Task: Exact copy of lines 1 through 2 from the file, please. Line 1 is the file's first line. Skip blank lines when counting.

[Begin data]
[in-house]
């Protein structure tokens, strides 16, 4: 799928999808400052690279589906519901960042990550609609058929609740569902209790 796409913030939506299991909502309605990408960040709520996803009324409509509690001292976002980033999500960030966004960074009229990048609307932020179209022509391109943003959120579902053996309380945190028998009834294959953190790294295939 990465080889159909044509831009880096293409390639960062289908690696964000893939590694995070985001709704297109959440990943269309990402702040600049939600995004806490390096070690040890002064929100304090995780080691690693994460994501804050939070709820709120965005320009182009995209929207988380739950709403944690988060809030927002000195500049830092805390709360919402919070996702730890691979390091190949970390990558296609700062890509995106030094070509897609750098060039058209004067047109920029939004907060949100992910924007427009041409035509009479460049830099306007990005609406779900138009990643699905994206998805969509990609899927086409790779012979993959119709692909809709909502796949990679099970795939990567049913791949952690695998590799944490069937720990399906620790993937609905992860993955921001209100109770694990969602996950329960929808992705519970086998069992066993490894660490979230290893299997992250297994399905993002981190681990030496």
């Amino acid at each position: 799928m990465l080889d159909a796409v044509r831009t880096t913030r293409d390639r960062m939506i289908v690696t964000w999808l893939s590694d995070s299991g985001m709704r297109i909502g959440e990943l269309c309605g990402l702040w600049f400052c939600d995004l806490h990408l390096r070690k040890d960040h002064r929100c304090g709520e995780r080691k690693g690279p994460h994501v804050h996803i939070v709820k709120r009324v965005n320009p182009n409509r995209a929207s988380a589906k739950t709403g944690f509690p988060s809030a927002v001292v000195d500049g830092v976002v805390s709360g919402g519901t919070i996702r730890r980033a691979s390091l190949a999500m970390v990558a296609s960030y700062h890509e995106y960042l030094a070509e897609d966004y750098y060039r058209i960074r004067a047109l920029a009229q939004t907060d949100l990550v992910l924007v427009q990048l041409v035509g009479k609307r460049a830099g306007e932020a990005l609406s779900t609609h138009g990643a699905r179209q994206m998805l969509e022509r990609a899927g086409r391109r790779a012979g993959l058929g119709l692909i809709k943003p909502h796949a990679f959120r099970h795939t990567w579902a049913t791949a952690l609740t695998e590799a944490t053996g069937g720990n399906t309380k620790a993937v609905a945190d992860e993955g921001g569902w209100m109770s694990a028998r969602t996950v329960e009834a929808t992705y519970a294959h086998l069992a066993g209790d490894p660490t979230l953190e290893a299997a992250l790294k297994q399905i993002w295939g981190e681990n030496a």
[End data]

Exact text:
[in-house]
């Protein structure tokens, strides 16, 4: 799928999808400052690279589906519901960042990550609609058929609740569902209790 796409913030939506299991909502309605990408960040709520996803009324409509509690001292976002980033999500960030966004960074009229990048609307932020179209022509391109943003959120579902053996309380945190028998009834294959953190790294295939 990465080889159909044509831009880096293409390639960062289908690696964000893939590694995070985001709704297109959440990943269309990402702040600049939600995004806490390096070690040890002064929100304090995780080691690693994460994501804050939070709820709120965005320009182009995209929207988380739950709403944690988060809030927002000195500049830092805390709360919402919070996702730890691979390091190949970390990558296609700062890509995106030094070509897609750098060039058209004067047109920029939004907060949100992910924007427009041409035509009479460049830099306007990005609406779900138009990643699905994206998805969509990609899927086409790779012979993959119709692909809709909502796949990679099970795939990567049913791949952690695998590799944490069937720990399906620790993937609905992860993955921001209100109770694990969602996950329960929808992705519970086998069992066993490894660490979230290893299997992250297994399905993002981190681990030496």